Actually, it was quite easy. I filled out a few forms, answered a few questions from a beautiful Japanese customs agent (and she was beautiful) and found myself in the lobby of Japan’s central airport.

Now the benefit of a travel agent kicked in. You see Tokyo international airport is not in Tokyo. It’s actually 20 minutes of freeway travel outside Tokyo. The normals means of traveling into and out of the airport is either by car, which I didn’t have or by bus.

I was dreading trying to navigate the Tokyo bus system while jet lagged, slightly intoxicated, (the plane had free booze) and sick, when I recalled that my lovely travel agent had booked me a car.

What I was expecting was a vanpool from the airport to the city, and I looked for my ride. I found a young Japanese driver impeccably dressed holding a sign with my name on it. He spoke more English that I did Japanese, and after a quick confirmation. What I found was this.

IMG_0248A private car. I had never felt so…classy. We drove in silence more out of the language barrier than anything else. Outside a gentle rain was falling. This was the first stirrings of a tropical storm that would shadow me through Tokyo and Kyoto, and I would lose once I made it to Osaka.

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The outskirts of Tokyo were more heavily forested than I thought they would be and minutes passed on. Lighted bridges passed to my left and the Tokyo highway system snaked through the city. There was no traffic and few drivers. I smiled as I realized nearly every car on the road was Japanese, and how logical that was.

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As we passed into the Shinjuku district, the location of my first hotel, things began to swim before me. The exhaustion and ickiness I felt melded with sheer awe. Here around me the city of Tokyo swarmed, people walked with umbrellas, bright lights shone about me, advertisements blared from trucks, the universe moved and I was a small rather insignificant part of it.

IMG_0251After some time, and going up a one way street the wrong way, I left my driver with a smile, checked into my first hotel, and passed out expecting when I awoke to be sleeping in my own bed.

Japan Day 0

I left for Japan slightly after my 25th birthday. It was a cool morning, and I awoke at 6am packed and ready. I had the sniffles, which I attributed to allergies, and I got a coffee with my parents and sister as we prepared to take on  the traffic to the flyaway. (this was before I discovered the wonder that is Flonase. )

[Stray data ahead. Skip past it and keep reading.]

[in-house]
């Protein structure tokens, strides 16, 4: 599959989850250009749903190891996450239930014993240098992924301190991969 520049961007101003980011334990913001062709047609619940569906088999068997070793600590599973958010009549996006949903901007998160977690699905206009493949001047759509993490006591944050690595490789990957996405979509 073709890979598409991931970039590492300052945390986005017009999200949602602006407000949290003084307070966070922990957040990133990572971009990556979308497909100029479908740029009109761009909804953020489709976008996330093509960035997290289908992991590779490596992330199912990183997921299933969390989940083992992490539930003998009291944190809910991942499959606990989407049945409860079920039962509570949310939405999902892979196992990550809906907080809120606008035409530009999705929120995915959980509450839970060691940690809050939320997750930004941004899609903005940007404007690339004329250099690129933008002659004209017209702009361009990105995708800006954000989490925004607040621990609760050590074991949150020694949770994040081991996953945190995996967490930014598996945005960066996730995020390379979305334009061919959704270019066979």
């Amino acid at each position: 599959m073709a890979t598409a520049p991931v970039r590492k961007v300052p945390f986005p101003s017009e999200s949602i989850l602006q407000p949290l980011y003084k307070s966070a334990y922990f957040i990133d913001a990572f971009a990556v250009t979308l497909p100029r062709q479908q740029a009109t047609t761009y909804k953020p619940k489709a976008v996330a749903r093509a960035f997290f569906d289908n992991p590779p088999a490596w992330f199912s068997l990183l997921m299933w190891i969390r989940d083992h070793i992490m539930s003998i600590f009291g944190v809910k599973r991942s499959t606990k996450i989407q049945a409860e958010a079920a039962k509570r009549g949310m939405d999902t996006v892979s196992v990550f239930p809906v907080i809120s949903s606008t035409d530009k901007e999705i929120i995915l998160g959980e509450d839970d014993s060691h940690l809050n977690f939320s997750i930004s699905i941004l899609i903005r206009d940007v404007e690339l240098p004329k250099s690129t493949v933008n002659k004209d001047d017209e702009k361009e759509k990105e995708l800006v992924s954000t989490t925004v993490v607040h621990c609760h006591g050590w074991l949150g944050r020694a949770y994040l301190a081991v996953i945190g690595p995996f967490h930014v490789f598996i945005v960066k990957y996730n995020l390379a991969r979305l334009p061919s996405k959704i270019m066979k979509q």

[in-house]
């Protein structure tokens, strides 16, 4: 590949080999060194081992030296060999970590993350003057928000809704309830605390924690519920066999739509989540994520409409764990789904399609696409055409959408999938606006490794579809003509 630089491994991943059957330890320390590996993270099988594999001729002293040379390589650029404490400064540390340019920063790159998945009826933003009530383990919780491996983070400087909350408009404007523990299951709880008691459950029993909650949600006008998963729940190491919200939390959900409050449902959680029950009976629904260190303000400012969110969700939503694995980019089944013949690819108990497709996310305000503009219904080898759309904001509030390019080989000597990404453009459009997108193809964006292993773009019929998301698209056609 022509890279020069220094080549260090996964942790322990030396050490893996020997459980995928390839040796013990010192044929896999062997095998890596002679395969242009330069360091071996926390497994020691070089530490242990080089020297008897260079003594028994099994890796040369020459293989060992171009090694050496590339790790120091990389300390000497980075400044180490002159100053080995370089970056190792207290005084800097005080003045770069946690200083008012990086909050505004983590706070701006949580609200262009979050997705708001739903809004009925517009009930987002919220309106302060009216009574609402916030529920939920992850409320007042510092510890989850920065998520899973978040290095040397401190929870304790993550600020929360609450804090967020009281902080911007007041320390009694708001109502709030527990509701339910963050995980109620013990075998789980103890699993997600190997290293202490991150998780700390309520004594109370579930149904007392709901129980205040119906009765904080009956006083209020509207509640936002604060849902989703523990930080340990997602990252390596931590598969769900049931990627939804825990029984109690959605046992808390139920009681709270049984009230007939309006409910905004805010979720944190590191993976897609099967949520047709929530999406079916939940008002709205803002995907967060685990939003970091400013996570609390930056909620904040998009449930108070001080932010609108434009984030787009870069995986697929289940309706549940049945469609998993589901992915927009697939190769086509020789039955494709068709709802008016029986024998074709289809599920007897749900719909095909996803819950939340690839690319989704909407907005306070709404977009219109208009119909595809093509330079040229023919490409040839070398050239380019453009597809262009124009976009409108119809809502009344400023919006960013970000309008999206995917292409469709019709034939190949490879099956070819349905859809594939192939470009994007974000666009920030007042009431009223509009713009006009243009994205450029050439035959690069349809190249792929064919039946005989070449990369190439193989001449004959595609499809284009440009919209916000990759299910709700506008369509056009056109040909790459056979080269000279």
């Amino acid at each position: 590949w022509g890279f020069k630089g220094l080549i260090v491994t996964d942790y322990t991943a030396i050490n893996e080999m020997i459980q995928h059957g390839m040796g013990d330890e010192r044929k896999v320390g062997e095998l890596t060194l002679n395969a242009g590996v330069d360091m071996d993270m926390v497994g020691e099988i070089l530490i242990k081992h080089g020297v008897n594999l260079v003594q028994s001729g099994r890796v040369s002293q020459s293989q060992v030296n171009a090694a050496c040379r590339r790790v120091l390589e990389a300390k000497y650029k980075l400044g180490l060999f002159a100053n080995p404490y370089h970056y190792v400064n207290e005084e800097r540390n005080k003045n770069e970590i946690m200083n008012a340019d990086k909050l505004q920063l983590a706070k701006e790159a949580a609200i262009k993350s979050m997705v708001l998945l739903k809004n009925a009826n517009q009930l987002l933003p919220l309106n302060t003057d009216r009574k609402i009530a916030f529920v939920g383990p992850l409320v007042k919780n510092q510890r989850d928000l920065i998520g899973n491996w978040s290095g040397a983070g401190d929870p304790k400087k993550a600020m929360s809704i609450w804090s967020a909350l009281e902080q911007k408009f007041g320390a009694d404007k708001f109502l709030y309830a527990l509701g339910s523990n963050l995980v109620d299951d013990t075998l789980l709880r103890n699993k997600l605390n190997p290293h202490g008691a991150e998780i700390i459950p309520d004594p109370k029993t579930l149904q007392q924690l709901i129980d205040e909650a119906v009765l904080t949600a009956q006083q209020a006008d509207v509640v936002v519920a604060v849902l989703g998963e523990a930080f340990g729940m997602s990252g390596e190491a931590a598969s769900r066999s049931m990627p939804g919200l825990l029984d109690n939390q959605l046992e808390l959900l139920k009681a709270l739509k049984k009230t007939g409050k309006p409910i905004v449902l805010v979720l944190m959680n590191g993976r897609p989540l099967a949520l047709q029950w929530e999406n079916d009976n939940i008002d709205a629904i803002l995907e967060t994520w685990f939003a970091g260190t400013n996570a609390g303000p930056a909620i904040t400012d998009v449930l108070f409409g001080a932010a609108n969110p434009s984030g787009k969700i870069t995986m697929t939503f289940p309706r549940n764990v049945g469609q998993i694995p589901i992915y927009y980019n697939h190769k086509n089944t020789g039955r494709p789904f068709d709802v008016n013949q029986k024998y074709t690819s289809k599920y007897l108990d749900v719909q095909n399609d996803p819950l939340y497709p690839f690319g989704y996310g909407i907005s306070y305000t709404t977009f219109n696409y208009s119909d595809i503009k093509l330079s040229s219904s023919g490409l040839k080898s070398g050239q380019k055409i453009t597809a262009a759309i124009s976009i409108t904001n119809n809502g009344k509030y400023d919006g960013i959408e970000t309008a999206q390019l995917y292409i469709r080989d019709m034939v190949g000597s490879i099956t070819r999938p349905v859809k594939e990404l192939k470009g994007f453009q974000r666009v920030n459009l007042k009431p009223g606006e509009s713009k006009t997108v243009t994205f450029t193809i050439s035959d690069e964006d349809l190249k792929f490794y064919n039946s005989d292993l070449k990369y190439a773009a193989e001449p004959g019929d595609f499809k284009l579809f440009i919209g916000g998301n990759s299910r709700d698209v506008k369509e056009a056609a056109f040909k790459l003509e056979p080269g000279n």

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I’d fought my parents on the idea of taking the fly away, it seemed less grand for some reason, but in the end it was much easier than fighting the traffic to LAX.

I awaited the plain in my typical goofball fashion and took far too many selfies.

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I didn’t take any photos of the flight as I spent most of it in horrific sinus pain. Protip, changes in atmospheric pressure do not go well with clogged noses.

That being said I was able to watch a few movies, and catch a few ZZZ’s. I chatted with a retired army man who was going back to work on a base, and we exchanged numbers, but unfortunately I was too timid to get back to him, and I had my own agenda.

As I walked through the halls of the airport, it hadn’t quite hit me that I’d left the states. Airplanes are little time machines, you go in and come out a different place, but you can’t really grasp the idea that you have gone anywhere. Travel itself is an odd phenomenon, even local travel. If you break it down to its base levels, it’s all based on trust, you trust that this place isn’t in the states, you trust that the airplane ride wasn’t some big set up.

My brain was hesitant. A dream I had worked to achieve since I was 14 was starting to coalesce into reality. The daze of allergy meds and the cut of jet lag added a certain dreaminess to the process.

Then, I saw this.

IMG_0247It was then it came together, it was then I shoved my hands up in the air and felt the elation of 11 years in the making. I was there, I was in Japan. So far from my own, I was home.